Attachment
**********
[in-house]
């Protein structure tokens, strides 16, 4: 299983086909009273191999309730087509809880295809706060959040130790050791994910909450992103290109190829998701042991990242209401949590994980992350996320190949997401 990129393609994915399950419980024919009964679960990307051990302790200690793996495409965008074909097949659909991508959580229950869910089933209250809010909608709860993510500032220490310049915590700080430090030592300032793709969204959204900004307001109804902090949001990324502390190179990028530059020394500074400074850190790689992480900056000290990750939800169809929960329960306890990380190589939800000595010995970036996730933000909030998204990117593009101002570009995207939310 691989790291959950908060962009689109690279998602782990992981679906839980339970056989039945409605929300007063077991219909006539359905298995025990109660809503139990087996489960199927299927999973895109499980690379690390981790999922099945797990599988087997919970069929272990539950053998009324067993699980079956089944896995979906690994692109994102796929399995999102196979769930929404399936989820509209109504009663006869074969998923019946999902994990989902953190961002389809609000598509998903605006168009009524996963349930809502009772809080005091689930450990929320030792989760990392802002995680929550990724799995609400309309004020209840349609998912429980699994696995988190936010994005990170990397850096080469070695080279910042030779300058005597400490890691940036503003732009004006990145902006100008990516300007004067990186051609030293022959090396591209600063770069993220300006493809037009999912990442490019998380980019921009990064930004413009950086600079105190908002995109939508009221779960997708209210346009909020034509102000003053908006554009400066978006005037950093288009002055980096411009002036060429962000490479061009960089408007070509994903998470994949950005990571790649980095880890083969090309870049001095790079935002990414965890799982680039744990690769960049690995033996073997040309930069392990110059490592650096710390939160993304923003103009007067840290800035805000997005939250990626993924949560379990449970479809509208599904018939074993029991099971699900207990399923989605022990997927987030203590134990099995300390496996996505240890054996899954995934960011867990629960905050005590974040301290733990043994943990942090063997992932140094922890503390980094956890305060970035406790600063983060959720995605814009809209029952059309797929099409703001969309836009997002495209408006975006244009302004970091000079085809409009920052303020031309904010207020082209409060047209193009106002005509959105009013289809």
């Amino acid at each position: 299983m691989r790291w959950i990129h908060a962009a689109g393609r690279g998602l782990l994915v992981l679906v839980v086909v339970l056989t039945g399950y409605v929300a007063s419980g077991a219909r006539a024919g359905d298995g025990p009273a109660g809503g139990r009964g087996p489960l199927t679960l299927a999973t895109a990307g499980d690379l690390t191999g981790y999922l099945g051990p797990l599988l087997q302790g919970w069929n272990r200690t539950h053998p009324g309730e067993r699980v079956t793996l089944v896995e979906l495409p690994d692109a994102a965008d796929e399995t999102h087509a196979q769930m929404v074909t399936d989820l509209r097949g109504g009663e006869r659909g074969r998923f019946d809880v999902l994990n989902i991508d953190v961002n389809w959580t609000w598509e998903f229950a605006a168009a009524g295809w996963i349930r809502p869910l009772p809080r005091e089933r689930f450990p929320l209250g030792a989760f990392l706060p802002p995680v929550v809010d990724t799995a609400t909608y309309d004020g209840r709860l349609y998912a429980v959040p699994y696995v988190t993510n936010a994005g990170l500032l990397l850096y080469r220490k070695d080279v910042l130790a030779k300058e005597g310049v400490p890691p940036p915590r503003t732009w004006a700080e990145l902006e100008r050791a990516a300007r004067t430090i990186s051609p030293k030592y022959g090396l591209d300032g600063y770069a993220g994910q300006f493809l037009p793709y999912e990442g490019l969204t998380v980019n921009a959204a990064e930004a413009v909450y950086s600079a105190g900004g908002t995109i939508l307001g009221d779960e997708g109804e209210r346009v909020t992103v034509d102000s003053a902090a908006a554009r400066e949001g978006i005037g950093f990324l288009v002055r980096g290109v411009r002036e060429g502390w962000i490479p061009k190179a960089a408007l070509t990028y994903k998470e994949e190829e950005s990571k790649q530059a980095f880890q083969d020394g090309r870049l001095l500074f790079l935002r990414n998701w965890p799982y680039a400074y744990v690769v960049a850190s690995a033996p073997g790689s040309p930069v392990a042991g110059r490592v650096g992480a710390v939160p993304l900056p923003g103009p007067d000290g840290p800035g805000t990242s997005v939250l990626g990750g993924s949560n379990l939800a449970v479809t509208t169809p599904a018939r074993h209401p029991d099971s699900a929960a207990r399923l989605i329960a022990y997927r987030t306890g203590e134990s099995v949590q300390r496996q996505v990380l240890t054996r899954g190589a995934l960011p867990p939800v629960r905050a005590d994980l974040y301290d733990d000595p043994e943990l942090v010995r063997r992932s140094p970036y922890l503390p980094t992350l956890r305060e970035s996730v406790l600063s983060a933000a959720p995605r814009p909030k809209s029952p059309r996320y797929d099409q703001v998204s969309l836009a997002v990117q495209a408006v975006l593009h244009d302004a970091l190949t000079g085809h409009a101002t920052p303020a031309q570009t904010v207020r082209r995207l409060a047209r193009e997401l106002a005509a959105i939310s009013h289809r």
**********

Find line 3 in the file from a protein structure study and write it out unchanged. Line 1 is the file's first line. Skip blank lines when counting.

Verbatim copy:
């Amino acid at each position: 299983m691989r790291w959950i990129h908060a962009a689109g393609r690279g998602l782990l994915v992981l679906v839980v086909v339970l056989t039945g399950y409605v929300a007063s419980g077991a219909r006539a024919g359905d298995g025990p009273a109660g809503g139990r009964g087996p489960l199927t679960l299927a999973t895109a990307g499980d690379l690390t191999g981790y999922l099945g051990p797990l599988l087997q302790g919970w069929n272990r200690t539950h053998p009324g309730e067993r699980v079956t793996l089944v896995e979906l495409p690994d692109a994102a965008d796929e399995t999102h087509a196979q769930m929404v074909t399936d989820l509209r097949g109504g009663e006869r659909g074969r998923f019946d809880v999902l994990n989902i991508d953190v961002n389809w959580t609000w598509e998903f229950a605006a168009a009524g295809w996963i349930r809502p869910l009772p809080r005091e089933r689930f450990p929320l209250g030792a989760f990392l706060p802002p995680v929550v809010d990724t799995a609400t909608y309309d004020g209840r709860l349609y998912a429980v959040p699994y696995v988190t993510n936010a994005g990170l500032l990397l850096y080469r220490k070695d080279v910042l130790a030779k300058e005597g310049v400490p890691p940036p915590r503003t732009w004006a700080e990145l902006e100008r050791a990516a300007r004067t430090i990186s051609p030293k030592y022959g090396l591209d300032g600063y770069a993220g994910q300006f493809l037009p793709y999912e990442g490019l969204t998380v980019n921009a959204a990064e930004a413009v909450y950086s600079a105190g900004g908002t995109i939508l307001g009221d779960e997708g109804e209210r346009v909020t992103v034509d102000s003053a902090a908006a554009r400066e949001g978006i005037g950093f990324l288009v002055r980096g290109v411009r002036e060429g502390w962000i490479p061009k190179a960089a408007l070509t990028y994903k998470e994949e190829e950005s990571k790649q530059a980095f880890q083969d020394g090309r870049l001095l500074f790079l935002r990414n998701w965890p799982y680039a400074y744990v690769v960049a850190s690995a033996p073997g790689s040309p930069v392990a042991g110059r490592v650096g992480a710390v939160p993304l900056p923003g103009p007067d000290g840290p800035g805000t990242s997005v939250l990626g990750g993924s949560n379990l939800a449970v479809t509208t169809p599904a018939r074993h209401p029991d099971s699900a929960a207990r399923l989605i329960a022990y997927r987030t306890g203590e134990s099995v949590q300390r496996q996505v990380l240890t054996r899954g190589a995934l960011p867990p939800v629960r905050a005590d994980l974040y301290d733990d000595p043994e943990l942090v010995r063997r992932s140094p970036y922890l503390p980094t992350l956890r305060e970035s996730v406790l600063s983060a933000a959720p995605r814009p909030k809209s029952p059309r996320y797929d099409q703001v998204s969309l836009a997002v990117q495209a408006v975006l593009h244009d302004a970091l190949t000079g085809h409009a101002t920052p303020a031309q570009t904010v207020r082209r995207l409060a047209r193009e997401l106002a005509a959105i939310s009013h289809r």